As to the analogy it is appropriate because SpaceX is chalenging the status quo on capabilities and design.

    • Vladislaw

      I highly doubt that. I would rather sell you a disposable bic lighter, once a week, than a one time sale of a zippo lighter, where someone else gets to sell you the fuel for it.

  • Jim Nobles

    One American company may have just solved their Russian engines problem. ATK now controls Orbital Science. So maybe Antares will go all solids?

    • Reality Bits

      Mr. David W. Thompson, Orbital’s President and Chief Executive Officer, will be President and Chief Executive Officer of the new company; Mr. Blake E. Larson, President of ATK’s Aerospace Group, will serve as its Chief Operating Officer; and Mr. Garrett E. Pierce, Orbital’s Chief Financial Officer, will hold the same position in the new company.

      A 16-member Board of Directors will be led by Chairman Gen. Ronald R. Fogleman (U.S. Air Force, ret.) and will include seven directors from ATK’s Board and nine directors from Orbital’s Board.

      Sounds like Orbital is taking over ATK’s Aerospace and Defense business.

  • Robert G Oler

    “ULA is the only government certified launch provider that meets all of the unique EELV requirements that are critical to supporting our troops and keeping our country safe. That is the case today, when the acquisition process started in 2012 and at the time of the contract award in December 2013.”

    This is part of ULA’s statement in regards to SpaceX actions…thanks to the “war on terror” the BS from the defense industrial complex just never stops. “supporting our troops and keeping our country safe” that is the tone of the statement and its just mostly defense contractor babble.

    Defense industries now routinly use the phrase “(insert weapon system here) (keeps us safe, supports the troops, stops the bad guys) so you need to get Congress to keep this program going”

    One of the things that is driving the country into “lesspower” status is the “defense at any price” meme. Right now the DoD is fat. It builds ships that cannot defend themselves, are no where near budget, planes that cannot fly in bad weather…and rockets that cost an enormous amount to launch satellites that are something out of another era.

    Its time to break the logjam. Open the bidding to SpaceX and do it in a fair competitive way and see who wins…didnt the guy from ULA say as much in a debate in the Congress with Musk?

    Money where mouth is

    Robert G. Oler

  • Neil

    Just imagine what ‘capability’ SpaceX would create with an extra billion dollars a year.

  • Fred Willett

    SpaceX currently has 10% of the global launch market.
    This is set to rise to 25% in the next few years. This is what they currently have in their order books.
    25% globally = c.10 launches a year.
    That is 20 plus launches by 2016 and 10 or so a year after that.
    The block buy locks DoD out of the use of SpaceX and it’s cheaper prices through 2019.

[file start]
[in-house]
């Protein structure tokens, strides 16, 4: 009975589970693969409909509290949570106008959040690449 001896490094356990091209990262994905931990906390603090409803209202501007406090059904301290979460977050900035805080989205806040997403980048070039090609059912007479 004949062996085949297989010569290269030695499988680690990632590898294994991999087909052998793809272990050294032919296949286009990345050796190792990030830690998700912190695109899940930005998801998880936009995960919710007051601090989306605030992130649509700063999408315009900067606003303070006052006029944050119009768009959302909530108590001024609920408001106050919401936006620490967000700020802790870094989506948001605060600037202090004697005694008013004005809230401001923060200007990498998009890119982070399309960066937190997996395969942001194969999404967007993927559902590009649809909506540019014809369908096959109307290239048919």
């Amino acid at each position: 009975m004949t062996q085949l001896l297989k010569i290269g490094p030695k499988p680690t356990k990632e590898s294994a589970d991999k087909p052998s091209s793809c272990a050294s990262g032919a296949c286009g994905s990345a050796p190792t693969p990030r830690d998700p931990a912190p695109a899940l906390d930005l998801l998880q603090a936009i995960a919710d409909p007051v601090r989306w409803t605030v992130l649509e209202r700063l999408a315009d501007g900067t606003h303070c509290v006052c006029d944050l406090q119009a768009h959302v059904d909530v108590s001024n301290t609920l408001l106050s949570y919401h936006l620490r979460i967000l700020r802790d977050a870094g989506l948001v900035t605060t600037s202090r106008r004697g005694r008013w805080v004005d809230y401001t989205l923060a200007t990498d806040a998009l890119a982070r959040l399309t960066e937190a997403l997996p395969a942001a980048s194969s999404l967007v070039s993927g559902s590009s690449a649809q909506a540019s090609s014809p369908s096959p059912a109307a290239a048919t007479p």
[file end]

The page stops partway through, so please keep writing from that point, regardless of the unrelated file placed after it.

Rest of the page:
For DoD this is an incredibly stupid deal.

    • Ben Russell-Gough

      Hey, it isn’t as if it’s their money!

    • BRC

      “For DoD this is an incredibly stupid deal.”

      Ya think this is bad now, imagine the their attempt to defend themselves from Elon’s lawsuit, especially with this rumbling from Congress of blocking any more Russian engine purchases.

      I think this is going to play havoc on the AF’s defense strategy, whereby they must explain to everybody just why their approach of sole-sourcing to the EELV was such a magnificently ingenious strategy, especially with it being coupled to the idea of transporting to orbit critical U.S. space assets, vital to National Security, on a rocket whose engines were outsourced from Vlad’s Russia!

  • Malmesbury

    “It’s the way the Russian engines were built with a strong feedback loop between design and manufacturing.”

    Incremental development. As compared to “modern” aerospace practise – invent a theoretical design way beyond the state of the art. Try to build it. Then wonder why the program is a disaster.

    The NK-33 and RD-180 were the result of a long, long incremental process.

  • Ben Russell-Gough

    In possibly related news, OSC and ATK’s space/defence divisions are to merge. This will allow OSC to operate Minotaur as an in-house product (as the company will manufacture its own motors). I wonder if it might also see the currently politically-risky Antares (using a Ukrainian-built core and Russian NK-33 engines) replaced by ATK’s Athena-II/-III series.

    Aerojet-Rocketdyne is going to have to get its finger out over domestic RD-180 and AJ-26 production or it might find itself losing ground to OSC/ATK’s solids and SpaceX’s hydrocarbon engines.

    • Reality Bits

      Might we see some version of the Liberty pop up again maybe w/o the Ariane derived second stage?

      Might we see a Castor 120 with strap-ons in an Ariane 6 configuration?

      • Ben Russell-Gough

        Well, Orbital has its own crew vehicle in development. With Atlas-V politically iffy, Liberty or a modification thereof might find itself proposed as its LV.

        • BRC

          Well, Orbital(-ATK) can certainly continue to proceed with developing its own crewed vehicle. But then begs the question as to whether the passengers would want to sit on top of a rocket that – if there’s a problem at ignition, but pre-lift off – can’t be shut off? Or worse, goes CATO Ka-boom?